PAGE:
Demand from the East and Central Banks

In addition to jewellery demand, central bank purchases may provide much support for gold as we move forward. Russia needs to acquire more than 1,000 tons and China 3,000 tons to have a gold reserve ratio to outstanding currency on parity with the U.S. This is even likely to be an understatement with China stating publicly they would like to acquire at least 6,000 tons and there are unofficial rumors that this may go as high as 10,000 tons.

A bubble with no clear end

George Soros described gold as the “ultimate asset bubble” and with sentiment driving the price as much as fundamentals, it’s unclear when the trend will reverse. An increasing monetary base is looking for a home. As Marcus Grubb, MD of Investment at the World Gold Council was quoted as saying at a ‘WealthBriefing’ Breakfast on Thursday: “In the next 10 minutes the world’s gold producers will mine $3m of gold, while the US prints $15m.” However, an often-overlooked drawback in investing in gold is its lack of yield. With some stock offering attractive dividend yields and investors wanting their investments to provide attractive returns during the life of their investment, capital flows may wander.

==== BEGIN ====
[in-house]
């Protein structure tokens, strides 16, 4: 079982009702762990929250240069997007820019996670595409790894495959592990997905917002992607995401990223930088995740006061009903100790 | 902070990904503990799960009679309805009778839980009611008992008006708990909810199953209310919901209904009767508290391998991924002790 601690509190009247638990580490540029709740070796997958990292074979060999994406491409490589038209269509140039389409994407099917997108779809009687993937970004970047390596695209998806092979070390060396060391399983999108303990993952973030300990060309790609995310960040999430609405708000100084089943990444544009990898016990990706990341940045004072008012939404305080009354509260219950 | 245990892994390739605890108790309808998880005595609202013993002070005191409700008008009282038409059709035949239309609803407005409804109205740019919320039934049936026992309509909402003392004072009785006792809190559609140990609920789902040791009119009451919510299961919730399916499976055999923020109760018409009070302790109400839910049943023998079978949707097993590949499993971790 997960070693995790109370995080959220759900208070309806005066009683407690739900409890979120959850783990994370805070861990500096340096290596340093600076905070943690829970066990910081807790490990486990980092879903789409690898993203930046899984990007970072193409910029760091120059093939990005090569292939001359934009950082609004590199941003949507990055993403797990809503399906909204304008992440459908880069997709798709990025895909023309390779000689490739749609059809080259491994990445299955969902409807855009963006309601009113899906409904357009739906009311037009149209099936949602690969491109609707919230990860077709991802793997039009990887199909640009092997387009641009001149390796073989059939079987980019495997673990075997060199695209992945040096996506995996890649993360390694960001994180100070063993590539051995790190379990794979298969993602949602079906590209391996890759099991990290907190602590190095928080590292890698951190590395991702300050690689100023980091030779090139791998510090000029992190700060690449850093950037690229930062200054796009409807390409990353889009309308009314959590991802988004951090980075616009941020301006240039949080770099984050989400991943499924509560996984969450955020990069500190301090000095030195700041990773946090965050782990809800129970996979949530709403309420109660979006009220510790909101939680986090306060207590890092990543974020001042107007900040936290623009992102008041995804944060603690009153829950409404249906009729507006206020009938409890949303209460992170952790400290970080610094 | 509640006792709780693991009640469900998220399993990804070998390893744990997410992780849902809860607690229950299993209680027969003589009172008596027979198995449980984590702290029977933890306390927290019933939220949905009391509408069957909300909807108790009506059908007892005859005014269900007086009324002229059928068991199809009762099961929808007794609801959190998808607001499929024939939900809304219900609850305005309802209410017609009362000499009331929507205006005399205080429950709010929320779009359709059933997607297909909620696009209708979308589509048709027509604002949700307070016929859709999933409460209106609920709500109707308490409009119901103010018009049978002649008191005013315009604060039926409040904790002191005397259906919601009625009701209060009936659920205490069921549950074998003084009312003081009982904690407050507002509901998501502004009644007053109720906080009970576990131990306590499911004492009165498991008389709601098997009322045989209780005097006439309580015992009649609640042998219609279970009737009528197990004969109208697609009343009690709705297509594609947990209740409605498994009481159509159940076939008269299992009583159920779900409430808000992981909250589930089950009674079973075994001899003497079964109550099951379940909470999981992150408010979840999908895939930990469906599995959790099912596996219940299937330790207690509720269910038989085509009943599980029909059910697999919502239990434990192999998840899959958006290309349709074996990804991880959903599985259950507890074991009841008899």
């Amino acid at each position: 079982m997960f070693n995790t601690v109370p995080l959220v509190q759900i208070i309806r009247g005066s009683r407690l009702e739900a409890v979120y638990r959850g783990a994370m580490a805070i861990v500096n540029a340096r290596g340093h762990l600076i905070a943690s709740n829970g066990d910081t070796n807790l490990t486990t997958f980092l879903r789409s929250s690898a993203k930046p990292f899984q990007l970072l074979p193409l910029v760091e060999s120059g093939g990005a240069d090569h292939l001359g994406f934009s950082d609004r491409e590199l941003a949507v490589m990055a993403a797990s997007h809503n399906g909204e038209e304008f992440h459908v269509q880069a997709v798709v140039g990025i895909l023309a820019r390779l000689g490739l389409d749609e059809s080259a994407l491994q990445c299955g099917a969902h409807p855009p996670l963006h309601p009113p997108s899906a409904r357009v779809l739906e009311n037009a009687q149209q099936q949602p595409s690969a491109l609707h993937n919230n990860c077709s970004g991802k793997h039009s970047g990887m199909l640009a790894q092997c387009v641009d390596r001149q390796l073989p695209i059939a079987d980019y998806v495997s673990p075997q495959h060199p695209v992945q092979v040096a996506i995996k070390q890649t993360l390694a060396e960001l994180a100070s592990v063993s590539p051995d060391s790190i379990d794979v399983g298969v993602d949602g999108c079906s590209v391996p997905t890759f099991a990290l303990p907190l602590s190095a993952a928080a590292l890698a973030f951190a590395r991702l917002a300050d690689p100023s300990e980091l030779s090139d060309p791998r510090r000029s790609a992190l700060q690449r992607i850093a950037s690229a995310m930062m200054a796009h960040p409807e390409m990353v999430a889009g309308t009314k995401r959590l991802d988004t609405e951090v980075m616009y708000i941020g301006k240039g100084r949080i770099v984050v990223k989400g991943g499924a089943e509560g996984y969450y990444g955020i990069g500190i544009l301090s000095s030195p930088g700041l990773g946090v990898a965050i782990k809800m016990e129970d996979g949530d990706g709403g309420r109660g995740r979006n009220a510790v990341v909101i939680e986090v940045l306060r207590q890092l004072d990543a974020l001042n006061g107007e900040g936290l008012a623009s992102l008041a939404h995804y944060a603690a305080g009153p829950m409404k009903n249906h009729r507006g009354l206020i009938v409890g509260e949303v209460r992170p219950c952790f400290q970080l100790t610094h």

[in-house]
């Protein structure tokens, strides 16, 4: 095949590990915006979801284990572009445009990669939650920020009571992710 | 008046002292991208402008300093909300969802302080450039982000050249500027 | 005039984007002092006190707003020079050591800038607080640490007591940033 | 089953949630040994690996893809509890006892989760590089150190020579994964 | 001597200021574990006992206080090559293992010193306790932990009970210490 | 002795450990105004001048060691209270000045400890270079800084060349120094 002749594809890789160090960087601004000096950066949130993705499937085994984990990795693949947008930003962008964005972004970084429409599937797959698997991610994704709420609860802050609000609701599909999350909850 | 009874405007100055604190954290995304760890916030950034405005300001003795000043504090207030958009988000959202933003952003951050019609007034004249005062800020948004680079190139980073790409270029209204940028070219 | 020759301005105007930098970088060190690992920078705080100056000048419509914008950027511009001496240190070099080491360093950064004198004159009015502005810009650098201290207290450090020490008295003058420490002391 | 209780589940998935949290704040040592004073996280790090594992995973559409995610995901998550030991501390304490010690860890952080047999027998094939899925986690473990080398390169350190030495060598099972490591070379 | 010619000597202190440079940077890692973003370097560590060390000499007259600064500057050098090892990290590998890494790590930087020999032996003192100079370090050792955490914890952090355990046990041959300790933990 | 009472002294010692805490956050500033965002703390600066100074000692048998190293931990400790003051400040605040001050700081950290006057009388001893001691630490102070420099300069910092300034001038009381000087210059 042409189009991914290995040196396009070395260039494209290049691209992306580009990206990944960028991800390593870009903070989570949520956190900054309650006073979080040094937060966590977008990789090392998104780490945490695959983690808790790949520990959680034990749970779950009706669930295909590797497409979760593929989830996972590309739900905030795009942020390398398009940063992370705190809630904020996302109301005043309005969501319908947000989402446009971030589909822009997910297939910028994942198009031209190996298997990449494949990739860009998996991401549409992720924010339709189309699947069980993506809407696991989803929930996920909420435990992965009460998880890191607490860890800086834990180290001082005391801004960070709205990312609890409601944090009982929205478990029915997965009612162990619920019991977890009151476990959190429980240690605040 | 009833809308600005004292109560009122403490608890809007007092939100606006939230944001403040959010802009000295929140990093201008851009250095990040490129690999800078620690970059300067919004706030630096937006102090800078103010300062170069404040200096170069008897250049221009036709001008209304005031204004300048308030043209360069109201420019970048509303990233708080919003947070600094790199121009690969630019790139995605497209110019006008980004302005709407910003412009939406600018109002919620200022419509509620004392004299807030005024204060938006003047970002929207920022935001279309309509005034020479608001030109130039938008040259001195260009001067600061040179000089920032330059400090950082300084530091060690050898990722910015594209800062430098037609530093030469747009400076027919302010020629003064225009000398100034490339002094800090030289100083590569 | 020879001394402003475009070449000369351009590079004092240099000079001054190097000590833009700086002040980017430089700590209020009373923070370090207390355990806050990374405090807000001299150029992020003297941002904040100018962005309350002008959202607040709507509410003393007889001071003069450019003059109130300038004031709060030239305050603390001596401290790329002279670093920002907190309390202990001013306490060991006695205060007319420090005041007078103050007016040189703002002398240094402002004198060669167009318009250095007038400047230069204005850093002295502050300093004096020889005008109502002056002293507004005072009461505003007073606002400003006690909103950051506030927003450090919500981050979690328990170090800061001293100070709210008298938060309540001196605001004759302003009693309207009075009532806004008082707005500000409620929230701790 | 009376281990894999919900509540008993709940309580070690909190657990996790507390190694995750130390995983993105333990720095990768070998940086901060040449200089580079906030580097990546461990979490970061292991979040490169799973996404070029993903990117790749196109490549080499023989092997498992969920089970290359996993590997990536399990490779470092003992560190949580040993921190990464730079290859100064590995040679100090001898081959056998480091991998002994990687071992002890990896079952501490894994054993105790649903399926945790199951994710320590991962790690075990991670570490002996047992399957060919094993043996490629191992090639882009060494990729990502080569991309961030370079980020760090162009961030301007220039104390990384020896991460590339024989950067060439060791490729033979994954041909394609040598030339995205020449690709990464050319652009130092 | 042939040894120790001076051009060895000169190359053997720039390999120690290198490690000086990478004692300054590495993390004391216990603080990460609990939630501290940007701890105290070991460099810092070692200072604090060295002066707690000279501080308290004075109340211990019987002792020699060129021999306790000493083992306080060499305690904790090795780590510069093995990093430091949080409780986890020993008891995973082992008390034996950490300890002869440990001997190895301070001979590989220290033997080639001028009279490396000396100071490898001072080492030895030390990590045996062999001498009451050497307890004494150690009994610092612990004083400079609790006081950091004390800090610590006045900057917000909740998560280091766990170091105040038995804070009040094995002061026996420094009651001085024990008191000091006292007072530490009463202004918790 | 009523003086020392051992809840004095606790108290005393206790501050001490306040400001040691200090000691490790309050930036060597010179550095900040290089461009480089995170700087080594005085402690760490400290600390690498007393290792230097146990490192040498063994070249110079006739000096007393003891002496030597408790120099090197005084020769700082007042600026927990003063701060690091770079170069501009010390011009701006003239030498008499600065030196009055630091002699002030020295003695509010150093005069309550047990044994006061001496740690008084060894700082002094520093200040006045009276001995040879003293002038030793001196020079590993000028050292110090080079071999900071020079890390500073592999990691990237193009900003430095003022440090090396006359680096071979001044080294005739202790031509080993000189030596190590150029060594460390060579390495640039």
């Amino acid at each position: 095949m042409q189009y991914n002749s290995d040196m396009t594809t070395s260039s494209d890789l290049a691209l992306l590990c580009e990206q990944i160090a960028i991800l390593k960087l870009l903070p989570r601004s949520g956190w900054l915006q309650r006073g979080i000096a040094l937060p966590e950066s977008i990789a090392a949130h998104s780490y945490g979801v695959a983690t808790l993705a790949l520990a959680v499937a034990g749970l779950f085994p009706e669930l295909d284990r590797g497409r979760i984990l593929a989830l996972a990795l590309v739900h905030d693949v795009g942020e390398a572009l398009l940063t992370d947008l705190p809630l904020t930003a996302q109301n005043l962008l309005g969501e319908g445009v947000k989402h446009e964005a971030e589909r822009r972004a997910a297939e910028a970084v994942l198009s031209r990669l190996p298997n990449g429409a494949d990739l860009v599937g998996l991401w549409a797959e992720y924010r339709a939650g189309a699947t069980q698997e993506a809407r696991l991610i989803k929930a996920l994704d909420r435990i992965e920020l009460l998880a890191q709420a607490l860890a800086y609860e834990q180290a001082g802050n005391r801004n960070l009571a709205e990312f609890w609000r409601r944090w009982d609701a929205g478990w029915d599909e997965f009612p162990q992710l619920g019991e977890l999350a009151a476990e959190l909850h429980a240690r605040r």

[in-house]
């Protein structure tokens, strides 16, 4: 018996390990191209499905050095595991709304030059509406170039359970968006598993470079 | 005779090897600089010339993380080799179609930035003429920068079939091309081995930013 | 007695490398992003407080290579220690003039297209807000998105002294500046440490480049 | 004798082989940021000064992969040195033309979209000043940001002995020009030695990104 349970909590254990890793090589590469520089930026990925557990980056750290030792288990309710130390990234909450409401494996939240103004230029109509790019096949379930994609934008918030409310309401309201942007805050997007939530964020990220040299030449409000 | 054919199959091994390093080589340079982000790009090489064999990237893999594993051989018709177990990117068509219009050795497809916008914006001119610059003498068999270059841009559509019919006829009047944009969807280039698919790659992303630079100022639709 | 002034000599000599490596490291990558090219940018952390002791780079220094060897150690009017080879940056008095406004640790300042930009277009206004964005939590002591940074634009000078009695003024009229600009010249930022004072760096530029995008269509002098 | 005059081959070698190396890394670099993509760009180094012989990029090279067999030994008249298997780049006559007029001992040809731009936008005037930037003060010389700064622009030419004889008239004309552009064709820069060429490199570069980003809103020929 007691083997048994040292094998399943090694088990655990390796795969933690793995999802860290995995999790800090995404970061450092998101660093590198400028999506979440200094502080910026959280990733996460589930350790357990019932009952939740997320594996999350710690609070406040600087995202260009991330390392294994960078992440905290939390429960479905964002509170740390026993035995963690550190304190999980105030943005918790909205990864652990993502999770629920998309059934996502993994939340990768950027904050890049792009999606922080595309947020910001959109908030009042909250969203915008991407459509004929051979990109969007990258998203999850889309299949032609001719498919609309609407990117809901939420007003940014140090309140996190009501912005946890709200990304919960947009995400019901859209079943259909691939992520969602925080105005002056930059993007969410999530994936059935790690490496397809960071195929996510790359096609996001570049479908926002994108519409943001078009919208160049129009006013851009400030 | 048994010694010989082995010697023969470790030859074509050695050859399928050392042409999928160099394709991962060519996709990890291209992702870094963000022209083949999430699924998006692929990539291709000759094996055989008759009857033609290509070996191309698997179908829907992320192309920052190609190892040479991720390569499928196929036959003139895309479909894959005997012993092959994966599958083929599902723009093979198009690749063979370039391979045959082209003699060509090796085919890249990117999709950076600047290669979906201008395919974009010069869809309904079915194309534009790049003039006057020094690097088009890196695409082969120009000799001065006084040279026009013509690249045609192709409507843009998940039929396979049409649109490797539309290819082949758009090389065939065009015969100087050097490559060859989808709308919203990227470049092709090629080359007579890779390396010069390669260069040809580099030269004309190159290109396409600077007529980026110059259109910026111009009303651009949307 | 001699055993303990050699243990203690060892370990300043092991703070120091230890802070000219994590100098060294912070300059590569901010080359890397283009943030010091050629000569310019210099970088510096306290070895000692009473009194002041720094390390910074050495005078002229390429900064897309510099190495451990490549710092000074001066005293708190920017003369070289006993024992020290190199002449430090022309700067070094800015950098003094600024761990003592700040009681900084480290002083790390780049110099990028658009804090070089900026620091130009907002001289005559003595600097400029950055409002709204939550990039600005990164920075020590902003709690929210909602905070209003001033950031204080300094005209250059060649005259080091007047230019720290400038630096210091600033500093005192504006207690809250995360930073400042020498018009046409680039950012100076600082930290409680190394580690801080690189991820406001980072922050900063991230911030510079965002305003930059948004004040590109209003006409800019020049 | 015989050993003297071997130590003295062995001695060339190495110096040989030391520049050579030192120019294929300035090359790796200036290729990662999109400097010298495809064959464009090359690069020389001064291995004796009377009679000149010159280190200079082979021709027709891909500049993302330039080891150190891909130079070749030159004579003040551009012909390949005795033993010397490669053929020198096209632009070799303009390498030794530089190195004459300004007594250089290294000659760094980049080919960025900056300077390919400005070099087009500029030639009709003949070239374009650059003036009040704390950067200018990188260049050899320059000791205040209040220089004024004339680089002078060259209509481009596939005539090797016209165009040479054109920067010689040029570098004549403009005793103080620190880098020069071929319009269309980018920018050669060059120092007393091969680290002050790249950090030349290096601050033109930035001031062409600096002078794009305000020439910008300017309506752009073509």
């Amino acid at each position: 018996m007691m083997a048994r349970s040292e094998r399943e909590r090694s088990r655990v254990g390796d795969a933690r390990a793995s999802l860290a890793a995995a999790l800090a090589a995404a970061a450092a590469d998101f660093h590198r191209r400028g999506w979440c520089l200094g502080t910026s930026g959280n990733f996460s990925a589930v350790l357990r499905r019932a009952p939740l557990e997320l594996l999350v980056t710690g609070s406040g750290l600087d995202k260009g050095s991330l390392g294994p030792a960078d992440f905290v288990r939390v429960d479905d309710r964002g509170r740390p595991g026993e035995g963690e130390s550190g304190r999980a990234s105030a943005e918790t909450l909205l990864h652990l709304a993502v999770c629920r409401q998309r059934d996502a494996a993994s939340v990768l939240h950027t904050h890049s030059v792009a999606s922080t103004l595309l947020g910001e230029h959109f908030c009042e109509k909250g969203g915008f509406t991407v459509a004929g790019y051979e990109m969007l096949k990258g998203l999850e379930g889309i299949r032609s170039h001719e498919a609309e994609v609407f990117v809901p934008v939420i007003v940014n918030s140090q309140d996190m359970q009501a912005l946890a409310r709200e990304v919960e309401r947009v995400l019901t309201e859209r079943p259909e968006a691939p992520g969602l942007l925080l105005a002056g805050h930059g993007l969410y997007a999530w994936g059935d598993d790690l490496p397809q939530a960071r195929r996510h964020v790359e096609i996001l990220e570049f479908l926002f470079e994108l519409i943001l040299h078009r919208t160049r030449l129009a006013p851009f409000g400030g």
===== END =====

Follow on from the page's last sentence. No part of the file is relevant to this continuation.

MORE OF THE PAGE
The Investment Insight

Remain wary of relying on one driver of returns; it can often be overshadowed by another. Instead build a complete picture and continuously question your base case scenario. Gold is a more complex asset than many give it credit for and as always, it pays to be well diversified.


Hedge Funds – to be Feared or Favoured?